the Egyptian brokered ceasefire with Hamas that went into effect on June 19.
During the subsequent ceasefire, the report contends, the Israeli security establishment
carefully gathered intelligence to map out Hamas' security infrastructure, engaged
in operational deception, and spread disinformation to mislead the public about
This revelation doesn't confirm that Israel intended to start a war with Hamas
in December, but it does shed some light on why Israel continuously took steps
that undermined the terms of the fragile ceasefire with Hamas, even though Hamas
respected their side of the agreement.
Indeed, there was a genuine lull in rocket and mortar fire between June 19
and November 4, due to Hamas compliance and only sporadically violated by a
small number of launchings carried out by rival Fatah and Islamic Jihad militants,
largely in defiance of Hamas. According to the conservative Israeli-based Intelligence
and Terrorism Information Center's
analysis of rocket and missile attacks in 2008, there were only three rockets
fired at Israel in July, September, and October combined. Israeli civilians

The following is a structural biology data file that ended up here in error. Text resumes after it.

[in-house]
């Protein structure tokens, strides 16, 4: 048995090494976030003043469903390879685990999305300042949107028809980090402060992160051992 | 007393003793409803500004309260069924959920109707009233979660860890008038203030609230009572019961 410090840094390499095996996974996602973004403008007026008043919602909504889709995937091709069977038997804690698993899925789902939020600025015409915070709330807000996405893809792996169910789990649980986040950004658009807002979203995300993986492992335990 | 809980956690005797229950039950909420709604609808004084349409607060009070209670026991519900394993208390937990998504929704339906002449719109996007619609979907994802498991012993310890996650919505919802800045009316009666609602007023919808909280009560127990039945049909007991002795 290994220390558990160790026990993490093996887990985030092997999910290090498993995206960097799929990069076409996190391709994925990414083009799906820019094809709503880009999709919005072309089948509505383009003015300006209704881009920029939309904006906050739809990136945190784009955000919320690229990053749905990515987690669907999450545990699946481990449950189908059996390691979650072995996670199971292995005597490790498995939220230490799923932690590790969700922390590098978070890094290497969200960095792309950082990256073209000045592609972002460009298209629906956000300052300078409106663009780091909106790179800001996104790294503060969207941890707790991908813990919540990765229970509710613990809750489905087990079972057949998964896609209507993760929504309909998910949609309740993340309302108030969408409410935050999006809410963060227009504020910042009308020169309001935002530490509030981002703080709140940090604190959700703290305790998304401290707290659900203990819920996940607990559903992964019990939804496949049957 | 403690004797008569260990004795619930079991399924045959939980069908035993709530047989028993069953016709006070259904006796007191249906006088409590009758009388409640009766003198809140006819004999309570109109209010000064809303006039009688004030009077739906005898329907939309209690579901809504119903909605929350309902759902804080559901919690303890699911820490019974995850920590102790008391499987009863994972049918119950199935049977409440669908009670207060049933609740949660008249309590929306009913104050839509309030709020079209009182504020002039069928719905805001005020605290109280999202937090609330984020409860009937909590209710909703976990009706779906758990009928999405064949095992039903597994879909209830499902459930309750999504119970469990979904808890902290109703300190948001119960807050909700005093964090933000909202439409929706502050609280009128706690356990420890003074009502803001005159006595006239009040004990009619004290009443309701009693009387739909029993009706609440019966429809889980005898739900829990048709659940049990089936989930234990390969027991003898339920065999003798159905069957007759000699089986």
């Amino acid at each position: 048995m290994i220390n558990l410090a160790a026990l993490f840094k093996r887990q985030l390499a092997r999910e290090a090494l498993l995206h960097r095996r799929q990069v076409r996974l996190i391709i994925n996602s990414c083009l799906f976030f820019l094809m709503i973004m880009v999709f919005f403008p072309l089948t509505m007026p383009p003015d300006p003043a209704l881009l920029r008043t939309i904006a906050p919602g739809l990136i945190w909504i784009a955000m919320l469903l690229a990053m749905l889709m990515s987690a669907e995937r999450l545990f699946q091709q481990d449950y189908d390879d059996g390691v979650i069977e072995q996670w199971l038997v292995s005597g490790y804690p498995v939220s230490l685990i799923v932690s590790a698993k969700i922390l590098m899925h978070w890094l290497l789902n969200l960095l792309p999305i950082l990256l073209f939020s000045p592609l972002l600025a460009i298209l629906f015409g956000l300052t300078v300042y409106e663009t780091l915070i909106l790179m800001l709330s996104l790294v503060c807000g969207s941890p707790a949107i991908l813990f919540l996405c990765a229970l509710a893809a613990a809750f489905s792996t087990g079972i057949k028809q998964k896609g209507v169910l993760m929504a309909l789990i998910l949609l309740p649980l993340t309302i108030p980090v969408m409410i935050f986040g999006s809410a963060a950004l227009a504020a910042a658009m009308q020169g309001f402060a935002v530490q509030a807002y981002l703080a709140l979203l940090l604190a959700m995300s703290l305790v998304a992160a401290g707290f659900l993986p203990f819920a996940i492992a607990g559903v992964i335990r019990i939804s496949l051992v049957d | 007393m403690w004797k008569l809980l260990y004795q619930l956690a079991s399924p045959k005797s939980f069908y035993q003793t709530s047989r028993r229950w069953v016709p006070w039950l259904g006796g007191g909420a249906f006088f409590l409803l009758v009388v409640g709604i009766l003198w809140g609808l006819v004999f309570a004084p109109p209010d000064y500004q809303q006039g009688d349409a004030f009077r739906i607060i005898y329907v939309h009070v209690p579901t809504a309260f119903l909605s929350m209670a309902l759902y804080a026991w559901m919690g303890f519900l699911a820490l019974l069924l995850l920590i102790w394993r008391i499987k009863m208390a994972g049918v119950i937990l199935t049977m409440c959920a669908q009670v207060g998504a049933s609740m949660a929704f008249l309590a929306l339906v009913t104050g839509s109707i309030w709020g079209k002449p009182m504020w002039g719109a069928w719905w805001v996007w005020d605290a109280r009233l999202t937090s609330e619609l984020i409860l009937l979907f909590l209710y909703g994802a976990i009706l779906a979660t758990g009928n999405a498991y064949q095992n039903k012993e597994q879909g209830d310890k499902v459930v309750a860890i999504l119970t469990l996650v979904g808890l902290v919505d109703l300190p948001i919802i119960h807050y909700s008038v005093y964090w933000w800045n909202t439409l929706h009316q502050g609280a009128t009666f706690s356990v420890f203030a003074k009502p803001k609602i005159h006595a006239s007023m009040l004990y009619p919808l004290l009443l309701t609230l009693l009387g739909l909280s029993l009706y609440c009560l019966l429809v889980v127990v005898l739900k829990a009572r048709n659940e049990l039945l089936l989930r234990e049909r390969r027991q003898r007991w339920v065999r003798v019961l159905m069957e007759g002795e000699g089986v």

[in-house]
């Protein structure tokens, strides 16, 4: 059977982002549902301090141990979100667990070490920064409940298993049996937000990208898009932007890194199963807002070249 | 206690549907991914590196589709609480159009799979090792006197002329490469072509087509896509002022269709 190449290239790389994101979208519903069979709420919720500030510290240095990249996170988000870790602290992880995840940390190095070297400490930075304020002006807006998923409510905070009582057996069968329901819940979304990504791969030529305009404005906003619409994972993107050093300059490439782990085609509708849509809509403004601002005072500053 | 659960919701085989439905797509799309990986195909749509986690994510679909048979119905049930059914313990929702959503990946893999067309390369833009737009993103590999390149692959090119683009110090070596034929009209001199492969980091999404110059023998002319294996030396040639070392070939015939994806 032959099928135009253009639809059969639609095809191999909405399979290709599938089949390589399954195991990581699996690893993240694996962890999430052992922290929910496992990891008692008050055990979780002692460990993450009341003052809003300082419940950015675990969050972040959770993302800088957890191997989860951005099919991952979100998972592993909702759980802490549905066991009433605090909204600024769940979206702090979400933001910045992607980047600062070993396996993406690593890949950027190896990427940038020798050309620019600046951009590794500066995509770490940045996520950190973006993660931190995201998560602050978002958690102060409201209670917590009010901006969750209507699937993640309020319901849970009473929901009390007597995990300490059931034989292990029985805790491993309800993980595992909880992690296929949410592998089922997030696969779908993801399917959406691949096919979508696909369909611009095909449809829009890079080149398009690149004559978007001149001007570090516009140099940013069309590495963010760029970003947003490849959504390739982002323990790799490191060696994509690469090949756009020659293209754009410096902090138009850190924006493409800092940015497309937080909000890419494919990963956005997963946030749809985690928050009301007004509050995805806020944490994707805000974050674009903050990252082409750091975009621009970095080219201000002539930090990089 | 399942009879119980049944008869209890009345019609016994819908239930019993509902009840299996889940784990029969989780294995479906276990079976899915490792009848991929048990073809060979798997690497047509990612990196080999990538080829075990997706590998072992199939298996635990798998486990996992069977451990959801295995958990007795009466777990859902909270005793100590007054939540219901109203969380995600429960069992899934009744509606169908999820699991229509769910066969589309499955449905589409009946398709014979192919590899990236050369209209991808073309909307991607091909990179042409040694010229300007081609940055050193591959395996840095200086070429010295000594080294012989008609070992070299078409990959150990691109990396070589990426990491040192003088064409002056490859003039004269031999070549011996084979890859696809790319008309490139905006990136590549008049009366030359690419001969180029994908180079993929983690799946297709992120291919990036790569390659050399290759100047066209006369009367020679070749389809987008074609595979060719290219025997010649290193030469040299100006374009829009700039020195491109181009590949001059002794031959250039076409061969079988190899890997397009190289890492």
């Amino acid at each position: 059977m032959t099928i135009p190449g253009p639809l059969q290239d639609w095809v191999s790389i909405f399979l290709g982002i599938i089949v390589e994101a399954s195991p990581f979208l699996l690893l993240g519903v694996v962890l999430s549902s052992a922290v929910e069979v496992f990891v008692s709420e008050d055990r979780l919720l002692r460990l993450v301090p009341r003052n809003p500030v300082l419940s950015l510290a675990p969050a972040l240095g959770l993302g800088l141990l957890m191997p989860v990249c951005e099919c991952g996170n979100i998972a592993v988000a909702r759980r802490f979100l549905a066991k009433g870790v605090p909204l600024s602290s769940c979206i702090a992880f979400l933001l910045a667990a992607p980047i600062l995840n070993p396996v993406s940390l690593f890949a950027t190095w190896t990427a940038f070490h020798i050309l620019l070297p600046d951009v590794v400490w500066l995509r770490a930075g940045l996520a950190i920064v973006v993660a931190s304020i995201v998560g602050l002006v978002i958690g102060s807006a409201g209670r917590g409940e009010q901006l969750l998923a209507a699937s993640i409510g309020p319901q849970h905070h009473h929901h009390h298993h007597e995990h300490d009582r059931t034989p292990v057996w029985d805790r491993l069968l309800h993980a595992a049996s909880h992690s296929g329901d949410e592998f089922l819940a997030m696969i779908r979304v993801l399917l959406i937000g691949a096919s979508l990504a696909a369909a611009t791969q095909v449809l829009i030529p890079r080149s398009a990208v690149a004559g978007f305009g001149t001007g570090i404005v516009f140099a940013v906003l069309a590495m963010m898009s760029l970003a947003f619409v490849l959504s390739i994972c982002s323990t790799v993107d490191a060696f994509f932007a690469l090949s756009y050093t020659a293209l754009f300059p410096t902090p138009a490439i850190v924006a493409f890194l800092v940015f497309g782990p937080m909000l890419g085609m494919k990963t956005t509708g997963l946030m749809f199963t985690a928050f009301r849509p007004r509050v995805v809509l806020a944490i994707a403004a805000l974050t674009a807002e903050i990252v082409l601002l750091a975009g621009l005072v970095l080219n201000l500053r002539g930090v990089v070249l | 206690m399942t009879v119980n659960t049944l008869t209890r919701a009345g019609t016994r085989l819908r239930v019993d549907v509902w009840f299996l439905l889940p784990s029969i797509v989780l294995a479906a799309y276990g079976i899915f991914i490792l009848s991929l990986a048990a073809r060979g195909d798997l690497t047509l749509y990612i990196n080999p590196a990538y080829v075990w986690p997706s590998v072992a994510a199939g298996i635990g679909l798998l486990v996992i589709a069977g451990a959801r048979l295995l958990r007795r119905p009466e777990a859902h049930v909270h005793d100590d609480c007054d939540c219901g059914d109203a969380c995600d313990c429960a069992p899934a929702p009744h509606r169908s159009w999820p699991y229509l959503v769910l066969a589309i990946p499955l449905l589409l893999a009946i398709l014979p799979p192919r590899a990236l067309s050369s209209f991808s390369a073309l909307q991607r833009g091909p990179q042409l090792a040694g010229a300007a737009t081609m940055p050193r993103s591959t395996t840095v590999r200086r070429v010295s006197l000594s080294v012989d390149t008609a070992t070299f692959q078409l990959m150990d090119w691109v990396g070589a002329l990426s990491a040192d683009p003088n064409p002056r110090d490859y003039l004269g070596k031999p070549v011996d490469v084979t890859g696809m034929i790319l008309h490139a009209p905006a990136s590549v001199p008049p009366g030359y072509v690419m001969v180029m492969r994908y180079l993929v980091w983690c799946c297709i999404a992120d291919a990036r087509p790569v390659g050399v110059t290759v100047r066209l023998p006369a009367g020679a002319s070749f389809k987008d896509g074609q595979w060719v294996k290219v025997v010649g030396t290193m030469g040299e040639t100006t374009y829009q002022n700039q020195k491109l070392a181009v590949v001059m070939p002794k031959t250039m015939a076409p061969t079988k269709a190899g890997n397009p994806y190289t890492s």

living near Gaza experienced an almost unprecedented degree of security during
this period, with no Israeli casualties.
Yet despite the major lull, Israel
continually raided the West Bank, arresting and frequently killing "wanted"
Palestinians from June to October, which had the inevitable effect of ratcheting
up pressure on Hamas to respond. Moreover, while the central expectation of
Hamas going into the ceasefire was that Israel would lift the siege on Gaza,
Israel only took the barest steps to ease the siege, which kept the people at
a bare survival level. This policy was a clear affront to Hamas, and had the
inescapable effect of undermining both Hamas and popular Palestinian support
for the ceasefire.
But Israel's most provocative action, acknowledged by many now as the critical
turning point that undermined the ceasefire, took place on November 4, when
Israeli forces auspiciously violated the truce by crossing into the Gaza Strip